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Castle Caernarfon Castle
Daily 09:30 to 17:00, November to February 10:00 to 16:00 and Sunday 11:00 to 16:00
Adult £8.95, Family £26.60, Children under 16 and OAPs £5.80, children under 5 free
Free entry with Cadw Pass

Probably the most famous of all the many castles in Wales, and for good reason – its sheer scale dwarfs the others, and the town walls are still remarkably intact. Tourists can walk along a small part of the walls, which offers some fantastic views over the town. Also houses the museum of the Royal Welsh Fusiliers.

Caernarfon is the only town in Wales with royal patronage, meaning its full name is the Royal Town of Caernarfon. It is a bustling market and port town, situated on the eastern bank of the Menai Strait, just across the water from the Isle of Anglesey. It lies just to the north west of the beautiful Snowdonia National Park.

The site has seen human habitation since antiquity. The Romans set up a fort here and remained until the 5th century, at which point the region was absorbed into the Kingdom of Gwynedd. William the Conqueror attempted to take Caernarfon in the 11th century, but this town remained unconquered.
Towards the end of the 1200s, Edward I began his conquest of Wales, and in 1283 Caernarfon fell under English rule. Under instruction from Edward I, the stone Caernarfon Castle was constructed; it was used both as a royal palace and as the seat of the English government in Wales. The castle still stands to this day, and is a major tourist attraction.

The fortress fell into disrepair over the years, despite its importance during the English Civil War, but received repairs funded by the state throughout the 19th century. Edward VIII was invested as the Prince of Wales in the castle in 1911, and Prince Charles also had his investiture there in 1969. Nowadays, it is in fantastic condition, and forms part of the UNESCO Heritage Site, Castles and Town Walls of King Edward in Gwynedd.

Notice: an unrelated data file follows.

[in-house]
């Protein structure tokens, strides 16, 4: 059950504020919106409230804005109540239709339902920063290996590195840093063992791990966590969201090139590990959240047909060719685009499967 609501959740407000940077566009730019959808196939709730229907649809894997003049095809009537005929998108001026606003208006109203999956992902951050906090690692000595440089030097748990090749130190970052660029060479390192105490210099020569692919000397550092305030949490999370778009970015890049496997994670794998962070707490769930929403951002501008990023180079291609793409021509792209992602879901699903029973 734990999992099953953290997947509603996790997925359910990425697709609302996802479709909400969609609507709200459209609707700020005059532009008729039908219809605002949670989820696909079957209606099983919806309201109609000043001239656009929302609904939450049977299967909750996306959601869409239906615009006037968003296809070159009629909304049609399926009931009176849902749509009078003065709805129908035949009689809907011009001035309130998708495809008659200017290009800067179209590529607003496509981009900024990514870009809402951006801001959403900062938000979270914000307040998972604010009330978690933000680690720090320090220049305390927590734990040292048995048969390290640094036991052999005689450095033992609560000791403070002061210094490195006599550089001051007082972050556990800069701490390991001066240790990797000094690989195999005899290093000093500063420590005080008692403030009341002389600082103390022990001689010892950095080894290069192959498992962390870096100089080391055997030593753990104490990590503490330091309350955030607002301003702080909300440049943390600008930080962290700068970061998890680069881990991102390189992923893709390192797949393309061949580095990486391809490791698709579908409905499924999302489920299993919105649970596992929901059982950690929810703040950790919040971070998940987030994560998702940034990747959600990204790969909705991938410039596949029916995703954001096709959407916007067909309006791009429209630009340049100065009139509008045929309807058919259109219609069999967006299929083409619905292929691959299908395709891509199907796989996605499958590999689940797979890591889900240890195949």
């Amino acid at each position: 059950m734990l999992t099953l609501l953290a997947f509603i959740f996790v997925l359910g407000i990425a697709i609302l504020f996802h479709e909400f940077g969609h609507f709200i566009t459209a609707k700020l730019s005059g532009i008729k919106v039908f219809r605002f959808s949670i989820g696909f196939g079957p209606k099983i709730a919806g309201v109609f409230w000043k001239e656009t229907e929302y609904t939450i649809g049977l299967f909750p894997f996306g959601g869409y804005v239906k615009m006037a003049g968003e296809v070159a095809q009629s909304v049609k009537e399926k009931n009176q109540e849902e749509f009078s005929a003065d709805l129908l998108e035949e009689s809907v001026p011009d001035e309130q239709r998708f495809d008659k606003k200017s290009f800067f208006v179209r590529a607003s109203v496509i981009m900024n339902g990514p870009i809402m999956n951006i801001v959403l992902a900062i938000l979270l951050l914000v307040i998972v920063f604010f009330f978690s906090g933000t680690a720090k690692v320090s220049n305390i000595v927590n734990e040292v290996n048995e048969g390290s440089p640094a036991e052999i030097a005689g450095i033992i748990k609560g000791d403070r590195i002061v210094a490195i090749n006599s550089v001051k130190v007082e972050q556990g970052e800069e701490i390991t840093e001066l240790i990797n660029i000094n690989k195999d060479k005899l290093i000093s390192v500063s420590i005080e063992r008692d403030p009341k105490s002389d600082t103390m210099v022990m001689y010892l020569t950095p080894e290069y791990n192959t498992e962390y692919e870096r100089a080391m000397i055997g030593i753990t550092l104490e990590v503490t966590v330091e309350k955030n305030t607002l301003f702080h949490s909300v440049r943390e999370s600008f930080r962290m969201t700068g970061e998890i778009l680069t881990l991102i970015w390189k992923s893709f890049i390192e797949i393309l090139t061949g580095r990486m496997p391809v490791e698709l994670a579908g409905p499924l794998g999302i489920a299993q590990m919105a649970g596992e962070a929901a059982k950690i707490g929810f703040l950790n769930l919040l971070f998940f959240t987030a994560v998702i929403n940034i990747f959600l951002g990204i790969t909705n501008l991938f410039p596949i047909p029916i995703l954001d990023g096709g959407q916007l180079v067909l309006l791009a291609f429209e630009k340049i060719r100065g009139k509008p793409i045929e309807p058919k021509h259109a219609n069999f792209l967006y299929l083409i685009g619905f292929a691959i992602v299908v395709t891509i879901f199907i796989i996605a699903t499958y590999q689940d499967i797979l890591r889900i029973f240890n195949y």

The castle’s architecture was designed with the purpose of showing off the English might; it was meant to stand as a monument, an imposing symbol of the new English rule in regime. It is still an incredibly impressive feat of architecture, with its polygonal towers being unique to Caernarfon.
Inside the castle, visitors can also find a number of different exhibitions detailing the history of Caernarfon and its fortress, as well as the Royal Welsh Fusiliers’ Regimental Museum, giving you a detailed insight into the military history of Wales.

Nearby to Caernarfon, you can find the Isle of Anglesey, home to the impressive Beaumaris Castle, another of Edward I’s installations. Although it was never fully completed, it is a marvel of medieval architecture, almost completely symmetrical in design.

As mentioned earlier, Caernarfon is also very close to Snowdonia and its beautiful National Park, which covers more than 800 square miles of luscious Welsh countryside and craggy mountains. The ultimate Welsh view is to be found here – ride the cable car to the peak of Mount Snowdon to take it all in. If this sounds good to you – and how could it not? – you can click here to discover our accommodation in North Wales.


Caernarfon is in the North West of Wales reached by the A55 to Bangor and then the A487.

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